Buccellato Design, LLC | Veteran’s Center
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In 2009 we were approached by the local homeless shelter to assist in a visioning and fundraising campaign that would expand their campus to better serve homeless U. S. Military Veterans. Two years later, the pro-bono commission concluded in the Veteran’s Day dedication of a state-of-the art home and rehabilitation center to house twenty-five U. S. Military veterans at a time. The Center is the culmination of a community reaching out to a group in need and in the meantime the revitalization of a long-neglected segment of urban fabric. The project was awarded a Capital Grant from the U. S. Department of Veterans Affairs in 2010 which, when combined with the outpouring of local support in the form of material donations and labor, helped create a facility capable of supporting and empowering our veterans with a dignified home.

Renovation of the 1918 load-bearing masonry structure transpired through volunteer labor over the course of 18 months. A faux-stone façade from the 1960’s was removed to make way for a more courteous and urbanistically-appropriate design, but much of the original structure, including the roof trusses, floor, and envelope systems, were repaired and retained. We divided the long and narrow footprint of the building into three distinct zones: public, semi-public, and private. Efficient use of the 5,000 SF floor plate was achieved through the creation of multi-functional gathering spaces which can support a range of activities throughout the day.

In 2015, our work on the Veteran’s Center received a Citation Award from the American Institute of Architects, Northern Indiana chapter. The Veteran’s Center was also granted a Pride of Place Award in 2012 by Downtown South Bend.

In 2009 we were approached by the local homeless shelter to assist in a visioning and fundraising campaign that would expand their campus to better serve homeless U. S. Military Veterans. Two years later, the pro-bono commission concluded in the Veteran’s Day dedication of a state-of-the art home and rehabilitation center to house twenty-five U. S. Military veterans at a time. The Center is the culmination of a community reaching out to a group in need and in the meantime the revitalization of a long-neglected segment of urban fabric. The project was awarded a Capital Grant from the U. S. Department of Veterans Affairs in 2010 which, when combined with the outpouring of local support in the form of material donations and labor, helped create a facility capable of supporting and empowering our veterans with a dignified home.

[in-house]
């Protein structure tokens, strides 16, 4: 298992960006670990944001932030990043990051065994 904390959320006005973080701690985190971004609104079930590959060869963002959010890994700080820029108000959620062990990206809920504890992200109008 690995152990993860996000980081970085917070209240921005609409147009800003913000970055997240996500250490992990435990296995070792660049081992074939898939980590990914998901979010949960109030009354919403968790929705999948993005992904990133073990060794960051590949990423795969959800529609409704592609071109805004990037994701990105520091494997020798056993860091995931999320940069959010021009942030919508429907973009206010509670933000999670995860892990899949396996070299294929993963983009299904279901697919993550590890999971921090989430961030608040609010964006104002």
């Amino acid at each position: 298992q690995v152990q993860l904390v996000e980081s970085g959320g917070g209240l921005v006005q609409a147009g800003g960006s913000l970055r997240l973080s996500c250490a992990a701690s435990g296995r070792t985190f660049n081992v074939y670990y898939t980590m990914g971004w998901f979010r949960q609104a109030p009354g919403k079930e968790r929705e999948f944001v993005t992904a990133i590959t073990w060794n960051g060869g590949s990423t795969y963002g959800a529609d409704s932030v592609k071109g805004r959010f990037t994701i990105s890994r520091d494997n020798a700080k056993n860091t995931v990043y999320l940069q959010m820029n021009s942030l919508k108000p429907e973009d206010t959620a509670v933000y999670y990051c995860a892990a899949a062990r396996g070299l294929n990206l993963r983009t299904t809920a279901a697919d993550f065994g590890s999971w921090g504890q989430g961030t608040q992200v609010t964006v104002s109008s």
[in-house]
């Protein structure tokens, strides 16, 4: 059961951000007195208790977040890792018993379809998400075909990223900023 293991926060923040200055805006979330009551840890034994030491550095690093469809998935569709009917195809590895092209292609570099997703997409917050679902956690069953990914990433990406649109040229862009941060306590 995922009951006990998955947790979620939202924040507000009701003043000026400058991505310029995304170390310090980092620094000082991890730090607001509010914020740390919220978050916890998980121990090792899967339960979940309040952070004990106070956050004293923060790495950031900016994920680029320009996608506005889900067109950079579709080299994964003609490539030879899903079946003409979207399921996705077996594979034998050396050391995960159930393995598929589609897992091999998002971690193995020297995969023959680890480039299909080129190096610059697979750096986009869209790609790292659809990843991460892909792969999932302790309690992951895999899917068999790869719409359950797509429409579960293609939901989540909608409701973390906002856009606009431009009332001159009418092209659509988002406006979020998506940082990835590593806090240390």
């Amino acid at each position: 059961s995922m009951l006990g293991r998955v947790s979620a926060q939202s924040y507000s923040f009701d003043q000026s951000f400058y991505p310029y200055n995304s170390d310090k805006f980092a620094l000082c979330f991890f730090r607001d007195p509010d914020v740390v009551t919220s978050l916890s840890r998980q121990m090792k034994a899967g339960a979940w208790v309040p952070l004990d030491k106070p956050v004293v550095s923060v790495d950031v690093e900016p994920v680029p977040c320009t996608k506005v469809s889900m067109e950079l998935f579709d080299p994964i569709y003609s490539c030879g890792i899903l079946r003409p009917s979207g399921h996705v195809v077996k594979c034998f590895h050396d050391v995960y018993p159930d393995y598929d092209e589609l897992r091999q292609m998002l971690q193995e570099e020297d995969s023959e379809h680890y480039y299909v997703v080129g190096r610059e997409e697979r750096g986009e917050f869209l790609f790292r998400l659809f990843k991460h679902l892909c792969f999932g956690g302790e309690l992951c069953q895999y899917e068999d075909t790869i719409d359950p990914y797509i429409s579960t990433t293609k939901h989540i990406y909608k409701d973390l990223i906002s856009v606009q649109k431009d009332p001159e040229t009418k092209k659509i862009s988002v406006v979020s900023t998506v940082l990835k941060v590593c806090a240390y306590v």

Renovation of the 1918 load-bearing masonry structure transpired through volunteer labor over the course of 18 months. A faux-stone façade from the 1960’s was removed to make way for a more courteous and urbanistically-appropriate design, but much of the original structure, including the roof trusses, floor, and envelope systems, were repaired and retained. We divided the long and narrow footprint of the building into three distinct zones: public, semi-public, and private. Efficient use of the 5,000 SF floor plate was achieved through the creation of multi-functional gathering spaces which can support a range of activities throughout the day.

In 2015, our work on the Veteran’s Center received a Citation Award from the American Institute of Architects, Northern Indiana chapter. The Veteran’s Center was also granted a Pride of Place Award in 2012 by Downtown South Bend.

In 2009 we were approached by the local homeless shelter to assist in a visioning and fundraising campaign that would expand their campus to better serve homeless U. S. Military Veterans. Two years later, the pro-bono commission concluded in the Veteran’s Day dedication of a state-of-the art home and rehabilitation center to house twenty-five U. S. Military veterans at a time. The Center is the culmination of a community reaching out to a group in need and in the meantime the revitalization of a long-neglected segment of urban fabric. The project was awarded a Capital Grant from the U. S. Department of Veterans Affairs in 2010 which, when combined with the outpouring of local support in the form of material donations and labor, helped create a facility capable of supporting and empowering our veterans with a dignified home.